Wednesday, March 21, 2007

FTP PORT command

Where I work, we maintain a popular FTP site that serves up Terabytes of weather and climate research datasets. Obviously, this particular server is a Tier 1 service for IT, so I pay close attention to security issues with this machine.

Since it's running an FTP daemon, any number of FTP exploits or abuses are attempted on it, one in particular (an oldie but goodie) is the "FTP PORT Bounce attack". My IDS triggers on this with regularity, and on occasion I double check to make sure that the server isn't vulnerable to it.

Understanding the attack first requires understanding what the FTP PORT command does. In the FTP world, the PORT command isn't as common as it was previously since most sites have migrated away from "active" FTP to "passive" FTP. The PORT command was a standard part of an active FTP session, and while we encourage passive FTP, we still see active sessions being used legitimately. During an Active FTP session, when data is being sent over the data channel (not the command channel), the server initiates the connection to the client on the port number specified. The PORT command's syntax is:

PORT X1,X2,X3,X4,P1,P2

where X1, X2, X3, X4 are the IP address and P1, P2 are translated into a port number by multiplying P1 by 256 and then adding the resulting number to P2. So, for example, a packet capture that contains the following:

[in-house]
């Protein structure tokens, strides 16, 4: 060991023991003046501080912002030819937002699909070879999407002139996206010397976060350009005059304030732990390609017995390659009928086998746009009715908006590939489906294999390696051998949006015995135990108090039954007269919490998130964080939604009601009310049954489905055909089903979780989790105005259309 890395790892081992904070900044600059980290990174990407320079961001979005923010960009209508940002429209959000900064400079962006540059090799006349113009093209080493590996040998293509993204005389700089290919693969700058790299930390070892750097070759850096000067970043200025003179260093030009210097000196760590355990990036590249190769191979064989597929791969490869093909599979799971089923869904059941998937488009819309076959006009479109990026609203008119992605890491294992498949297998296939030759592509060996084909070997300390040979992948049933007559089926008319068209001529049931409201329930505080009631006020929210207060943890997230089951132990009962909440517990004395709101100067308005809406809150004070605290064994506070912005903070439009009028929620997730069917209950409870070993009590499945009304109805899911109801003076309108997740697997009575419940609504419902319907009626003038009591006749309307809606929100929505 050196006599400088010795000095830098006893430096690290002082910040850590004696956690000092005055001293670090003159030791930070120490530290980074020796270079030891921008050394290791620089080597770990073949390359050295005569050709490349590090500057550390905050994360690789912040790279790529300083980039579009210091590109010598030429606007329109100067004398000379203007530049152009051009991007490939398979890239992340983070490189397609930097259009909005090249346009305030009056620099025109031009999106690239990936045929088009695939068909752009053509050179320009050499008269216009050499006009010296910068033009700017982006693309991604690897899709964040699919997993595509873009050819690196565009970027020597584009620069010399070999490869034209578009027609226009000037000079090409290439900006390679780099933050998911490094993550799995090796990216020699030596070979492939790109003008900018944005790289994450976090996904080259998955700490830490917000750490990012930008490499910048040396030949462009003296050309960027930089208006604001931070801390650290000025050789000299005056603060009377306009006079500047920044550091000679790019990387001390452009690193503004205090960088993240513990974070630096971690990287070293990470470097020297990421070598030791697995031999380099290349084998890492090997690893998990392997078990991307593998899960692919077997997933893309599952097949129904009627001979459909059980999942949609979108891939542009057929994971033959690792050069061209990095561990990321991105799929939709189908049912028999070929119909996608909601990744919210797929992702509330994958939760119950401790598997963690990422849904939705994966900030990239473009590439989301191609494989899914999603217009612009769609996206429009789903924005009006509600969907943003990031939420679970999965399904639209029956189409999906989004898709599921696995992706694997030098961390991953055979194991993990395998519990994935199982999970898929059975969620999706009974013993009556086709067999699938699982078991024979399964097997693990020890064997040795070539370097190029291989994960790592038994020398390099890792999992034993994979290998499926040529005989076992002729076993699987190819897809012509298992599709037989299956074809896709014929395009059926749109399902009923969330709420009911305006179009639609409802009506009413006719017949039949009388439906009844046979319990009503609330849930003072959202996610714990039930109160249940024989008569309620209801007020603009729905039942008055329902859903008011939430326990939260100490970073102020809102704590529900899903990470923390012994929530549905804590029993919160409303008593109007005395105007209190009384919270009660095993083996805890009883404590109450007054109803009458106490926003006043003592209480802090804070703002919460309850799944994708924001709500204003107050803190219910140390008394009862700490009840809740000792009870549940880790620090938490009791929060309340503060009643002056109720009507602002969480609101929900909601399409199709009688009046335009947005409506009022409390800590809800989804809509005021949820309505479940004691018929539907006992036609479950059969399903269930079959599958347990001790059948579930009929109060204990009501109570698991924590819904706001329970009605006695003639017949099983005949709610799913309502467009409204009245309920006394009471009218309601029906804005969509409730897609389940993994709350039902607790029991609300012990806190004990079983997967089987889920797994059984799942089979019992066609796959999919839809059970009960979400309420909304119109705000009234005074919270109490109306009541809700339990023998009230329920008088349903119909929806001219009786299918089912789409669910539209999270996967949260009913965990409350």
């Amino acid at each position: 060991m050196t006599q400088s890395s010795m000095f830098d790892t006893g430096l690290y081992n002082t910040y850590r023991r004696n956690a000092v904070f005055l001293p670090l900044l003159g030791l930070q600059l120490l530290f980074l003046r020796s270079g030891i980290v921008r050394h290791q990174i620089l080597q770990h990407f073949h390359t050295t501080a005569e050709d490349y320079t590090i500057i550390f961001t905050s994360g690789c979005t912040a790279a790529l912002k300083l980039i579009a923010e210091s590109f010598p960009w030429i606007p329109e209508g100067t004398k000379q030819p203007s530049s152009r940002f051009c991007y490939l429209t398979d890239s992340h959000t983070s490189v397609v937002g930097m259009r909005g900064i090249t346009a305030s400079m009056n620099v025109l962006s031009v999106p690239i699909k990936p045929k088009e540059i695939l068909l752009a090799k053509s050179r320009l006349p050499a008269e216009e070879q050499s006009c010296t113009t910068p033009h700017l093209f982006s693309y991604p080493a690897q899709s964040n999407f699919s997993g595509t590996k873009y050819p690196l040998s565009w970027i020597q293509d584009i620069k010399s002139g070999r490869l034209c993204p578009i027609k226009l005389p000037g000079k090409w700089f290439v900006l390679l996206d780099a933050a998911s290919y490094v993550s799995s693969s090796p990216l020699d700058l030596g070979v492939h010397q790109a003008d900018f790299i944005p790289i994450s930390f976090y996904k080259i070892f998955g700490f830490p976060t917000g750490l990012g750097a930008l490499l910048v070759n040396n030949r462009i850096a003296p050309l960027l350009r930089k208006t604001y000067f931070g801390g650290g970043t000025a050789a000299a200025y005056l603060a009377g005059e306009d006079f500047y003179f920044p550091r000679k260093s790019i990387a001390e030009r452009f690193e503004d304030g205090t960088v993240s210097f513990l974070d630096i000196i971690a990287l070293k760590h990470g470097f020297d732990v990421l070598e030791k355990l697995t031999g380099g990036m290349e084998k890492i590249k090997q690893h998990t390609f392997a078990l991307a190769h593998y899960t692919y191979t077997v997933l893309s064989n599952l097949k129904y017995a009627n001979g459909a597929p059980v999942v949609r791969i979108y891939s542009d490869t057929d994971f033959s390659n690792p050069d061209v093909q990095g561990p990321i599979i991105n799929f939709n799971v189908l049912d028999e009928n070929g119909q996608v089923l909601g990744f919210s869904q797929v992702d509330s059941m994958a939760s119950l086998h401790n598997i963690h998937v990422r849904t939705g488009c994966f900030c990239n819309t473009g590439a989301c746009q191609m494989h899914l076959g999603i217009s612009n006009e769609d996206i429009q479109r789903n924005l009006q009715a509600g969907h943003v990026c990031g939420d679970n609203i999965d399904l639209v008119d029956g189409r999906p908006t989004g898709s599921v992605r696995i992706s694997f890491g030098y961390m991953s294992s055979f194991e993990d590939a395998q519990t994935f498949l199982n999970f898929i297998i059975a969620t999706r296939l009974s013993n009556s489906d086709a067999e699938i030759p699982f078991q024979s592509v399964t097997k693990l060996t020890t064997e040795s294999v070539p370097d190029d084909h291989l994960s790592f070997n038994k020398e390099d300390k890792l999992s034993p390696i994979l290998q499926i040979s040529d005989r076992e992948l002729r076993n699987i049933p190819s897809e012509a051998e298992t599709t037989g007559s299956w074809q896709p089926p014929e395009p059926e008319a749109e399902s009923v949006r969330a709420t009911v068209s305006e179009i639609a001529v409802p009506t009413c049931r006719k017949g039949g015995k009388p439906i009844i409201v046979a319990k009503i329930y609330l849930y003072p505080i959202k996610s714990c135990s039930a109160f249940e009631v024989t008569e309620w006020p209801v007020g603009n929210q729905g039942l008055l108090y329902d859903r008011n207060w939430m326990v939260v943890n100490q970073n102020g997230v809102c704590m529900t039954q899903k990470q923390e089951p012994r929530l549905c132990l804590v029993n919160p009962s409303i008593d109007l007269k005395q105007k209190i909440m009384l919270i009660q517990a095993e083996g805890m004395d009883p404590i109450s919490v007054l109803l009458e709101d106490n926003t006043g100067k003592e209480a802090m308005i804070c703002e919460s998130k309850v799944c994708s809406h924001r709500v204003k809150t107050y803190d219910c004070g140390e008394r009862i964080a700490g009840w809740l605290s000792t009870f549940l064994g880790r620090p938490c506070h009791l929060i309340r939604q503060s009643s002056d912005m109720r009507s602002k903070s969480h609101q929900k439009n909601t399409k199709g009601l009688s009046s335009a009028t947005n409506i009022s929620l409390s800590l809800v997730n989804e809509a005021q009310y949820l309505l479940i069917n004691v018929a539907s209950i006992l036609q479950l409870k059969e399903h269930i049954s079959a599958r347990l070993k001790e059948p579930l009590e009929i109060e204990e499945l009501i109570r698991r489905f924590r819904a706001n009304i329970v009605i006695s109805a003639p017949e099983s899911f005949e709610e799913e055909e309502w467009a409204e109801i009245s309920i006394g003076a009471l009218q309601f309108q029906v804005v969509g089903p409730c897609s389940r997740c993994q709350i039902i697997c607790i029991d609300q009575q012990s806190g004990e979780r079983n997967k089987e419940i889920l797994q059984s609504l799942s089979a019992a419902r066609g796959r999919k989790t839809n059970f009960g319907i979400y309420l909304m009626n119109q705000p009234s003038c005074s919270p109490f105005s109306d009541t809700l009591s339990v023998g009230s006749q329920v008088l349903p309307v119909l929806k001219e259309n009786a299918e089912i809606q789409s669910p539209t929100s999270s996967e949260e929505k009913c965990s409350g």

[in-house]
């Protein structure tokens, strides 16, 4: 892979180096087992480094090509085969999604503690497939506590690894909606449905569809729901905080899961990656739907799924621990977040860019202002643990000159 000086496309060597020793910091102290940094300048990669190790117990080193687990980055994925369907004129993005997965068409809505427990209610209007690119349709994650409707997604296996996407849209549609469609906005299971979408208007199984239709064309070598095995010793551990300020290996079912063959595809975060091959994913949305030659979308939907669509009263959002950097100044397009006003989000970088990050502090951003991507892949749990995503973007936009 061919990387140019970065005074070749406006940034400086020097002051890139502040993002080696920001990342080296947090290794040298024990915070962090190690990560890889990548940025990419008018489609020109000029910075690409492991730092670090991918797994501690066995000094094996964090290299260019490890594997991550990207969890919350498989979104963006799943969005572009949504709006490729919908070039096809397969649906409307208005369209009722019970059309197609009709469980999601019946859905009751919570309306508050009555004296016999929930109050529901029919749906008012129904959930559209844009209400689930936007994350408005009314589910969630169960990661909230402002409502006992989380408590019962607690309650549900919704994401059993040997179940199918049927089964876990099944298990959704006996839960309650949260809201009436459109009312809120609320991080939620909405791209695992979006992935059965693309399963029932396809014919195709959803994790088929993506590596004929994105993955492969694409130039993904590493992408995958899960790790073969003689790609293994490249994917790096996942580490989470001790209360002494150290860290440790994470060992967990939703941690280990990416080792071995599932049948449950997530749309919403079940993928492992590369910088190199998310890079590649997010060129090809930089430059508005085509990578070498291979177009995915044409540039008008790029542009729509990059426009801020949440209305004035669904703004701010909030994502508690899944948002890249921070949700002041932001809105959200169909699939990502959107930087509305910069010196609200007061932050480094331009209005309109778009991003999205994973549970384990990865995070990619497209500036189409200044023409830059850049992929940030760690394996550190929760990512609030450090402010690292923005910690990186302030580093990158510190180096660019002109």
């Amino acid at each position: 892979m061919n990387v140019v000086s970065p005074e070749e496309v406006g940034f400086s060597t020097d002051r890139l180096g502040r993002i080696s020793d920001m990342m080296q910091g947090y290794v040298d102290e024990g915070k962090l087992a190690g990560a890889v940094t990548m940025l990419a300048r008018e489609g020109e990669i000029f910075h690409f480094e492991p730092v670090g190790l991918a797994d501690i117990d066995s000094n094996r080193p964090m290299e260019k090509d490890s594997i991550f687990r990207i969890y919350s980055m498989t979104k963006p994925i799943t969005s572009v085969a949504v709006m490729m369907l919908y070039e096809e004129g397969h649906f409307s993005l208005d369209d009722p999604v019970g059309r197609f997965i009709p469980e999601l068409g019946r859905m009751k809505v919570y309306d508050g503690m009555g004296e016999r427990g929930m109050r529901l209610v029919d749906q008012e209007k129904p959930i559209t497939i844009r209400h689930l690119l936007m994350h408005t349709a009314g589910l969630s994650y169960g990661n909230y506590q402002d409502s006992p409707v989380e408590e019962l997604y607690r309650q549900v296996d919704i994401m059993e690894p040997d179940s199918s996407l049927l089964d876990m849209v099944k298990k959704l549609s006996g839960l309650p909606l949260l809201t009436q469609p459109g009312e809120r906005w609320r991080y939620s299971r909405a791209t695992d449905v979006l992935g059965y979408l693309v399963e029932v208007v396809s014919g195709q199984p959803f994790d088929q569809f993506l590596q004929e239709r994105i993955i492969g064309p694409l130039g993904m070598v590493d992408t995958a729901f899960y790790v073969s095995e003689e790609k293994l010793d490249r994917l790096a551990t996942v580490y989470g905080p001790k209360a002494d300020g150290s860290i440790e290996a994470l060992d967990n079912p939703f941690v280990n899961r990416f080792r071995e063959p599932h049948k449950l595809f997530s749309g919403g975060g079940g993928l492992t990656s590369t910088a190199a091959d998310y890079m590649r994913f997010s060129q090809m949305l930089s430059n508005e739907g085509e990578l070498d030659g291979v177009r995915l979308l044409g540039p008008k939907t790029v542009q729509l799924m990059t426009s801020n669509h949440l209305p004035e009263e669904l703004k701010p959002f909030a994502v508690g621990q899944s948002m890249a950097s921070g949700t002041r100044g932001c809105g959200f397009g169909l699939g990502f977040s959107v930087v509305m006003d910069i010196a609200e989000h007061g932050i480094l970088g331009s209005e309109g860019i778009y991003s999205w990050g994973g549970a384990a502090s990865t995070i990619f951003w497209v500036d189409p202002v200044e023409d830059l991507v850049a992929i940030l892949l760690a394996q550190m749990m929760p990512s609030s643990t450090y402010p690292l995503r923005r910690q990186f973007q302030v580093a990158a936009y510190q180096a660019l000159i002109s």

PORT 172,16,4,128,16,155

is trying to setup an active FTP session to 172.16.4.128 on port 4251 ((16*256) + 155).

There are a number of ways that this can be abused. Earlier versions of FTP server software didn't check the IP address supplied to make sure that it matched the IP address that it was sent from. This allowed the following to be accomplished:

- port scanning
An attacker can use a vulnerable FTP server to do port scanning for them. By specifying the IP address of the victim and stepping through the port numbers that the attacker is curious about, the FTP server can be used to port scan a victim with the added advantage of the scan appearing to come from the FTP server, not the attacker.

- bypass firewalls
Because the connection is initiated by the FTP server and not the attacker, packet filter devices maybe configured to allow traffic to traverse the firewall if the connection comes from a "trusted host" such as the FTP server.

Enjoy.

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3 Comments:

At 12:59 PM, Blogger Rich said...

In this example you have shown here, how does the ftp client choose P1 and P2 (I understand where x1,2,3,4 come from).

Is that chosen randomly?

 
At 3:44 PM, Blogger Richard H. Fifarek said...

Each client on each OS is likely to do it (slightly) different, but the general rule of thumb is that it will choose a port above 1024 ("ephemeral ports") that isn't currently in use. Beyond that, it's "random" as you said.

 
At 6:49 AM, Blogger Profil Daddy said...

why 256??

 

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